WASHINGTON — A legislative proposal that could ease limits on fish catches in federal waters including the Gulf of Mexico and the South Atlantic is drawing praise from fishermen who say current restrictions are hurting them economically.
But conservationists counter that rolling back the limits would threaten the fragile health of certain stocks just now rebounding.
A Tuesday hearing by the House Natural Resources Committee was the first on the issue since December, when the committee released the GOP legislative proposal that would reauthorize the Magnuson-Stevens Fishery Conservation and Management Act.
The act governs the nation’s fisheries and spells out how eight regional councils are allowed to manage fish populations in federal waters.
The GOP proposal would give those councils more flexibility in how they rebuild fisheries and set catch limits, a primary tool to prevent overfishing of certain species. Fishermen and key advocates, including Rep. Steve Southerland, R-Panama City, say the limits have been overused recently at a cost to their industry.
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National Fisherman Live: 9/23/14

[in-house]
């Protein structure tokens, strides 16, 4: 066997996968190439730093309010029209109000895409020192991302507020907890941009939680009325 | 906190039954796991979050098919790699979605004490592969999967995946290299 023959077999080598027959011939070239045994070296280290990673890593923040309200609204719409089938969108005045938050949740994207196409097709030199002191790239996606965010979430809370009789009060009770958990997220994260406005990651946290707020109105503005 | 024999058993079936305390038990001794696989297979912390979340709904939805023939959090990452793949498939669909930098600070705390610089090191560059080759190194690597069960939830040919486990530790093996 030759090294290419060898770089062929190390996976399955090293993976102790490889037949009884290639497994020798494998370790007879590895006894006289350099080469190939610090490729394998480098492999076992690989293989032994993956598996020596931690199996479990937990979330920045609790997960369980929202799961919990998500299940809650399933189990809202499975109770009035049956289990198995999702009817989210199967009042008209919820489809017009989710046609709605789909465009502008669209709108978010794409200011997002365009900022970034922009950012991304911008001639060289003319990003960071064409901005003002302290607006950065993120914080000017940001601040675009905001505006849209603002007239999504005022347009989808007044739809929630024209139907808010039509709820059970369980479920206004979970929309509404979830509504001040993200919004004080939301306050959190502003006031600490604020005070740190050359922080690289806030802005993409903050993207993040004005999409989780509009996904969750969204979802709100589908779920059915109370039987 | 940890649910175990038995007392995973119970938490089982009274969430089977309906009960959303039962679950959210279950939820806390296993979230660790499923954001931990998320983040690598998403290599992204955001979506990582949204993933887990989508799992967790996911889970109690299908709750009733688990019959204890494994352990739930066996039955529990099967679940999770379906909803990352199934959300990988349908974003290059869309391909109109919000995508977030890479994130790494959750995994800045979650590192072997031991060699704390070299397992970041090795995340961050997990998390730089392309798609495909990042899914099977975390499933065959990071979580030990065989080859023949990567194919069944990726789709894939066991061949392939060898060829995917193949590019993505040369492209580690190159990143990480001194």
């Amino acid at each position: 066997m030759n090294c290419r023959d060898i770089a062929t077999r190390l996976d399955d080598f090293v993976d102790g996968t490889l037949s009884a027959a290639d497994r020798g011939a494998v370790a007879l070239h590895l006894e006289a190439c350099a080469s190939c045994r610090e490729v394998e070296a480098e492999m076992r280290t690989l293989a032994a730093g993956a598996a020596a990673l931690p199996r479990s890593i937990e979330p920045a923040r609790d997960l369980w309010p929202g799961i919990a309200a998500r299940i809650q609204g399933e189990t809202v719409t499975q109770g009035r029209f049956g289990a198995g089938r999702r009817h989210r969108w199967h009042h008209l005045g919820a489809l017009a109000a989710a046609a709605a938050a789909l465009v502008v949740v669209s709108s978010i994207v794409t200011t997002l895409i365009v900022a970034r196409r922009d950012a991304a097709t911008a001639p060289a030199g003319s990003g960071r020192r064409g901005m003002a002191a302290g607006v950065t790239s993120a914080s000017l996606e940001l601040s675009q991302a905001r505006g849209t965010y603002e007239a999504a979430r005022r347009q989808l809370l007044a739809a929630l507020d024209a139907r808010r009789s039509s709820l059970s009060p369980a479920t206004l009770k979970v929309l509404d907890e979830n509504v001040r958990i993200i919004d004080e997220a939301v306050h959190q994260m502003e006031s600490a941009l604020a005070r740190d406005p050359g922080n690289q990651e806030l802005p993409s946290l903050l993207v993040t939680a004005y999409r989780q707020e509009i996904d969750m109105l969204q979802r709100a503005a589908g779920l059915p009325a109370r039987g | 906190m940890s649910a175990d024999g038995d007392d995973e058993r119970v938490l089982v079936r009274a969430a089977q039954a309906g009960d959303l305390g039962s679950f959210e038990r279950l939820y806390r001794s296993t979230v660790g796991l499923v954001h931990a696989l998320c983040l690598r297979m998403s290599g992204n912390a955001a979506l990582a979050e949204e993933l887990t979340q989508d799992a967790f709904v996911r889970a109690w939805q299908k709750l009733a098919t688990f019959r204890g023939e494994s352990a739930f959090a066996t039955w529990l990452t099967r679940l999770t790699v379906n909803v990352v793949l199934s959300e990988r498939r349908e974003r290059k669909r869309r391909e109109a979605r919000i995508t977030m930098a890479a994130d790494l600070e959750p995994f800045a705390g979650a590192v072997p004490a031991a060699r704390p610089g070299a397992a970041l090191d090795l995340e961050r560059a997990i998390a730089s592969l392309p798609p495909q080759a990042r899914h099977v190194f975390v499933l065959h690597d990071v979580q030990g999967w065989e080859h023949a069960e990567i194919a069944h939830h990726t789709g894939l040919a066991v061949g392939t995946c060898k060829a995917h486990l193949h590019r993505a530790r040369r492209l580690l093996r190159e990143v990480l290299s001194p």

In this episode:
'Injection' plan to save fall run salmon
Proposed fishing rule to protect seabirds
Council, White House talk monument expansion
Louisiana shrimpers hurt by price drop
Maine and New Hampshire fish numbers down
The Maine Lobster Marketing Collaborative is introducing its Chef Ambassador Program. Created to inspire and educate chefs and home cooks across the country about the unique qualities of lobster from Maine, the program showcases how it can be incorporated into a range of inspired culinary dishes.
More than a dozen higher education institutions and federal and local fishery management agencies and organizations in American Samoa, Guam, the Commonwealth of the Northern Mariana Islands and Hawaii have signed a memorandum of understanding aimed at building the capacity of the U.S. Pacific Island territories to manage their fisheries and fishery-related resources.